I reach for my radio. Can’t possibly watch cricket without the ABC broadcast. My trusted 20 odd year–old Sony Walkman transistor comes out of its case, ear plugs go into the ears, and it’s switched to ON. No need to find the station. It’s exactly where it was last year, on the final day of the Test against New Zealand. The radio only gets used for the Boxing Day Test – year after year.

Ten minutes later, it goes dead! Time to change battery. Only trouble is that I’ve brought the wrong one with me – Triple A instead of the Double A. Testing time for a person with so many rituals and habits, especially when it involves sport!

Next is the binoculars. Top quality Tasco has done the trick for maybe 15 years now. Again, no need to close one eye to adjust then the other to make perfect. The fine tuning and clarity is as it was that day against New Zealand last year.

The day progresses, the cricket is absorbing and we arrive home looking for an early night in readiness for the next day.

Day 2

We’ve caught the tram instead of driving, and despite signs in the City saying Extra Trams for the Boxing Day Test, we wait 18 minutes in Flinders St for one to the ground. It arrives, jammed pack, but I simply refuse to stay behind and wait another 18 minutes (as 10 people did), so force myself and drag Marshall up the steps and into the masked socially un–distanced mass of humanity.

No Ticketek dramas today. Back to the same seats, radio replenished, binoculars perfectly focused, and ready for another 6 ½ hours of test match cricket.

Half an hour before lunch Marshall wants to go to the loo. I hesitate allowing him to go alone, but don’t want to miss the action, so point him in the right direction and emphasise, “Remember to come back to 28 to come back upstairs, and you’ll see me.” Stupid me! As if I haven’t learnt by now! After 5–10 seconds he will have forgotten. Completely forgotten what he’s heard, been told. And sure enough, after 15 minutes I decide to go looking for him. Not wanting to actually go into the Men’s toilet, I call his name from the outside. No response. I walk around the downstairs area, then walk up into the aisles directly opposite the Men’s, but he’s nowhere in sight. Unfortunately, he doesn’t have his phone on him (very risky with a phone: returning missed calls to places like Nigeria and Tunisia made months earlier), so I go back to my seat, worried. As I chat to one of the Supervisors about what to do, the man himself appears in the distance, looking somewhat lost. Relief! “Where did you go?” “I don’t know,” “Did you remember aisle 28?” “No”. “Have you washed your hands?” “Don’t remember”.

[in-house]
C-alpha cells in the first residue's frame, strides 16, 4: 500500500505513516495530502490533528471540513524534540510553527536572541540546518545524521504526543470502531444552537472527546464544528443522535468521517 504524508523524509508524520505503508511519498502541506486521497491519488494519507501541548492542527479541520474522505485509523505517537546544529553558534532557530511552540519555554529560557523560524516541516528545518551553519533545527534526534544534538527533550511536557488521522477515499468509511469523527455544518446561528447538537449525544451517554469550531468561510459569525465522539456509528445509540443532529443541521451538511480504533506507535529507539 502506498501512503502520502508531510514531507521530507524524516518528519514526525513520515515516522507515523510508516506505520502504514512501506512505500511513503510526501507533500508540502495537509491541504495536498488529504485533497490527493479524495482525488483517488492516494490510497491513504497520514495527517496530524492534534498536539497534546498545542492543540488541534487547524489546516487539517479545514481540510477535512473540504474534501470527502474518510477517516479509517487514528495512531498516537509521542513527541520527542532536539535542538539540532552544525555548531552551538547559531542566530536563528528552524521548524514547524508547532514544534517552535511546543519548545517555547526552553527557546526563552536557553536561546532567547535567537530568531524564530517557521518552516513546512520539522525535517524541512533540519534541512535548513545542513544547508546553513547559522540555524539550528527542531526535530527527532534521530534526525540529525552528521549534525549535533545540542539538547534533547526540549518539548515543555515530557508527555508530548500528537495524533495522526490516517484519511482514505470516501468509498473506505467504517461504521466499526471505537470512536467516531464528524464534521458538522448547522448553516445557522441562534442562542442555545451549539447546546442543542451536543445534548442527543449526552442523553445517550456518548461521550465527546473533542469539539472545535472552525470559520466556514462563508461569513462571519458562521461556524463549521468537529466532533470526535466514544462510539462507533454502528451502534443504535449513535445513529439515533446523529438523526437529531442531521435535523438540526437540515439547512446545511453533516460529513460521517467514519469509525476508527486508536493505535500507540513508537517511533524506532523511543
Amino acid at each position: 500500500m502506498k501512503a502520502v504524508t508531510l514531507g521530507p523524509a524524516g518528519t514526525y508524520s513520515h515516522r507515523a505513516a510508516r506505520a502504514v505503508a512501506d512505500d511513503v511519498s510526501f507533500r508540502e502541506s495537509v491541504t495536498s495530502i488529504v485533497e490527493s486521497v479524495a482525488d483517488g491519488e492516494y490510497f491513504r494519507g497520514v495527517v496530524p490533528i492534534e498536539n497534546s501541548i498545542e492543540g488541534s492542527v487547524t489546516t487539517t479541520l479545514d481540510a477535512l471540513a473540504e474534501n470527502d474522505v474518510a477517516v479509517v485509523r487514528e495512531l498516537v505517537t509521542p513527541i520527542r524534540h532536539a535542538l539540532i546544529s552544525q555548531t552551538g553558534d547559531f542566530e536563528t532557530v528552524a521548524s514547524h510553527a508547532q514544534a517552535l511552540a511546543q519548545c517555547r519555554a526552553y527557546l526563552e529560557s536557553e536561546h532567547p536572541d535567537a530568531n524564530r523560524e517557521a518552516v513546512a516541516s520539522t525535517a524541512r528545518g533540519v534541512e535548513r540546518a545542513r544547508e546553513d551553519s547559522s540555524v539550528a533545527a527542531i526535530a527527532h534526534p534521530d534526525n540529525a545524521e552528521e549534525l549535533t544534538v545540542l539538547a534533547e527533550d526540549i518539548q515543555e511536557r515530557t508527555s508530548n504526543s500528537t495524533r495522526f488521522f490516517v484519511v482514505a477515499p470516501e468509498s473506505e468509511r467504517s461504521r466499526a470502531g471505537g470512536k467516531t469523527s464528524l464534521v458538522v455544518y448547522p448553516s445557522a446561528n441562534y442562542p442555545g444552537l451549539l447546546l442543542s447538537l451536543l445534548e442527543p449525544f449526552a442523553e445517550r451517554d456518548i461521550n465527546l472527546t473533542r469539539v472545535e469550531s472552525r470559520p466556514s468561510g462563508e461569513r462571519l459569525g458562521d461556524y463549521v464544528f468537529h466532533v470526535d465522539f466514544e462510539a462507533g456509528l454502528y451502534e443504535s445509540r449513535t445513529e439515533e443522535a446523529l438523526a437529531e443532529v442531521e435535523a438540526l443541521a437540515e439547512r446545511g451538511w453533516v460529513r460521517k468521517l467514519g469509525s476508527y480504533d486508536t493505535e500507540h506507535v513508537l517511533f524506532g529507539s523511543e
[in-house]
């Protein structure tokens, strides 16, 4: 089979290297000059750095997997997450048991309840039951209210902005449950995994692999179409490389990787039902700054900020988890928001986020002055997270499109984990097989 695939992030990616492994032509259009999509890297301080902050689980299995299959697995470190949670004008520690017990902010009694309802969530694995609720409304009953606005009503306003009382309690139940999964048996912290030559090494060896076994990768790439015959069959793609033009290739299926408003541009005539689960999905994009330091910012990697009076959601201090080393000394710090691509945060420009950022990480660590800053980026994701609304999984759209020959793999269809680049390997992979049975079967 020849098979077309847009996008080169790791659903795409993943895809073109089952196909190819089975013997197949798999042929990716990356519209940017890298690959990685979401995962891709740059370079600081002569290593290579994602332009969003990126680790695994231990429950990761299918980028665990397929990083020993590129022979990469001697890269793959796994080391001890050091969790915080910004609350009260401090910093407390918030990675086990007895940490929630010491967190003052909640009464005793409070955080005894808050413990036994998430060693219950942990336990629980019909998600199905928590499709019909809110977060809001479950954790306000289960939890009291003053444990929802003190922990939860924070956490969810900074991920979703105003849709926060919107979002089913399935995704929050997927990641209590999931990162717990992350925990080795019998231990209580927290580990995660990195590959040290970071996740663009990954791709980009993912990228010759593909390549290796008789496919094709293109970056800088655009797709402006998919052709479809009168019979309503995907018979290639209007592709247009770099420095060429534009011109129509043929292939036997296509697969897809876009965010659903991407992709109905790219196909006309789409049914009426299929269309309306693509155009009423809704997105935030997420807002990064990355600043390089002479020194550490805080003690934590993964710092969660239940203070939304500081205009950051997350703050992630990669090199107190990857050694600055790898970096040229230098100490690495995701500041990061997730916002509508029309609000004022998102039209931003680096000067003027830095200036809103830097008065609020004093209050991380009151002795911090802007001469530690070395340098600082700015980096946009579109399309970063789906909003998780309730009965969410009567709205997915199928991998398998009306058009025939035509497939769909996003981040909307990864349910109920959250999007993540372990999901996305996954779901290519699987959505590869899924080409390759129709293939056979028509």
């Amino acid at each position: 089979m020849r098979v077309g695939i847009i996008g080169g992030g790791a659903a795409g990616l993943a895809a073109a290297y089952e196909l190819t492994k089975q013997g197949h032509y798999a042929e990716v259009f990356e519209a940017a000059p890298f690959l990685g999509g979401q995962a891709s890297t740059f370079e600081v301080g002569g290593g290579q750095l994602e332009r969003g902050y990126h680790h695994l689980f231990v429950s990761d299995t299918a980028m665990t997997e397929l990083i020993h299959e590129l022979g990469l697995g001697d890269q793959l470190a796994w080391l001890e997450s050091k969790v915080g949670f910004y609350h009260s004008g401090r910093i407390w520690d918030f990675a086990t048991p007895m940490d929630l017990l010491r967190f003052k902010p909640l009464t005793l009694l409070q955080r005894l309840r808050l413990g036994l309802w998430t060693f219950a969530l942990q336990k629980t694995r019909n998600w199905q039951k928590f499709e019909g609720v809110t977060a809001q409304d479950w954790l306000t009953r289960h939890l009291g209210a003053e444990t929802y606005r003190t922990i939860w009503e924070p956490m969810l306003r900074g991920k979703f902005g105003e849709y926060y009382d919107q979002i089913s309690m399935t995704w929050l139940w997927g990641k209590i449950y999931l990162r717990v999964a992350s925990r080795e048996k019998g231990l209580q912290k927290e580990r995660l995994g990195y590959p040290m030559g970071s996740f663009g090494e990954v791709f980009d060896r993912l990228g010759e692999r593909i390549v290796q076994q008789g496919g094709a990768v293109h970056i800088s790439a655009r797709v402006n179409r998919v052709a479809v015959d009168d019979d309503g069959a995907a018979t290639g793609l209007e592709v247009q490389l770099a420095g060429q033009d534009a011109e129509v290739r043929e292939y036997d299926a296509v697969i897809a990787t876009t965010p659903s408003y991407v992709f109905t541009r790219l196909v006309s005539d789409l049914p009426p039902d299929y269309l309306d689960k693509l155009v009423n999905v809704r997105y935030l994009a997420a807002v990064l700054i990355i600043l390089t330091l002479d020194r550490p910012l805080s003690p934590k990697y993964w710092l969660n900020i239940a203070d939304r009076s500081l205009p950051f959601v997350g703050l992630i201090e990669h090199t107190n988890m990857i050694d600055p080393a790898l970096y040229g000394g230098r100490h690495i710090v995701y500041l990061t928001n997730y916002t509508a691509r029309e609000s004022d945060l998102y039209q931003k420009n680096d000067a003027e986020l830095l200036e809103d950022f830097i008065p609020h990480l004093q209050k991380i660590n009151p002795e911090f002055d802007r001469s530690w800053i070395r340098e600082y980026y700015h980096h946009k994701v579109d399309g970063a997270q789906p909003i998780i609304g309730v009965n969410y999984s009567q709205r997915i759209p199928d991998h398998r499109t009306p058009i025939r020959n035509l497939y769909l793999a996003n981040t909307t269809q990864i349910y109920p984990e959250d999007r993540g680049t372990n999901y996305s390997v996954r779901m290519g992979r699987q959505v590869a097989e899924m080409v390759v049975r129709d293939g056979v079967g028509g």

Why haven’t I learnt by now? The last 18 months or so, as the dementia has progressed at an astonishing speed, asking a question is a complete waste of time. There are only three answers “I don’t remember,” “No,” and “Yes.” I’ve discovered that the “No” and “Yes” are purely guesses and uttered as a quick response – perhaps to shut me up!

I’ve also come to learn that so much of human conversation involves a question, but for a person with dementia it means nothing. Hence, very little conversation.

After another absorbing day of cricket, we trundle back to the tram and home at 7.30

An hour before bed, Marsh asks me “What have we got on today?”

Day 3

Bugger the trams, it’s car again today. Melbourne and its weather! 32 yesterday, 17 today! Still can’t get used to it, even though we’ve been back here nearly 20 months.

We park at the G, laden with coats and scarves, even though Melburnians are seen with T–shorts and shorts! We have the same seats.

Marshall wants the loo an hour into play. Telling him I’ll have to come with him, he is staggered, asking “Why?” Despite my re-telling of the day before, he refuses to accept it, saying, “Of course I’ll find my way and remember to come back to Aisle 28.” I lead him down the stairs, repeating “When you come out, turn right,” and I’ll be waiting there. I watch as he comes out. Just stands there looking to the left and straight ahead. Just waiting. Fortunately, I was there.